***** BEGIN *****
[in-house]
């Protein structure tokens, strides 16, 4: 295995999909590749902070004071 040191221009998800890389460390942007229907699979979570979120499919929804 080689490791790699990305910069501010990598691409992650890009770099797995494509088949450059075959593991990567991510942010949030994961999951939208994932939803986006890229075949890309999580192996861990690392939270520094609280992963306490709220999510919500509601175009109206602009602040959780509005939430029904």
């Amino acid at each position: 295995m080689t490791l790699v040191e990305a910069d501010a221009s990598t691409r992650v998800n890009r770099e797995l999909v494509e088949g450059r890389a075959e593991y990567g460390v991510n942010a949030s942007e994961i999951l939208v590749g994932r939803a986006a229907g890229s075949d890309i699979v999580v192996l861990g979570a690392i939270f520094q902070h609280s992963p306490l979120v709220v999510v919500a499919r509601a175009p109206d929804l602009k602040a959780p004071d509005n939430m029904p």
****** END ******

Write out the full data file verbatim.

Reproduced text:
[in-house]
């Protein structure tokens, strides 16, 4: 295995999909590749902070004071 040191221009998800890389460390942007229907699979979570979120499919929804 080689490791790699990305910069501010990598691409992650890009770099797995494509088949450059075959593991990567991510942010949030994961999951939208994932939803986006890229075949890309999580192996861990690392939270520094609280992963306490709220999510919500509601175009109206602009602040959780509005939430029904």
């Amino acid at each position: 295995m080689t490791l790699v040191e990305a910069d501010a221009s990598t691409r992650v998800n890009r770099e797995l999909v494509e088949g450059r890389a075959e593991y990567g460390v991510n942010a949030s942007e994961i999951l939208v590749g994932r939803a986006a229907g890229s075949d890309i699979v999580v192996l861990g979570a690392i939270f520094q902070h609280s992963p306490l979120v709220v999510v919500a499919r509601a175009p109206d929804l602009k602040a959780p004071d509005n939430m029904p």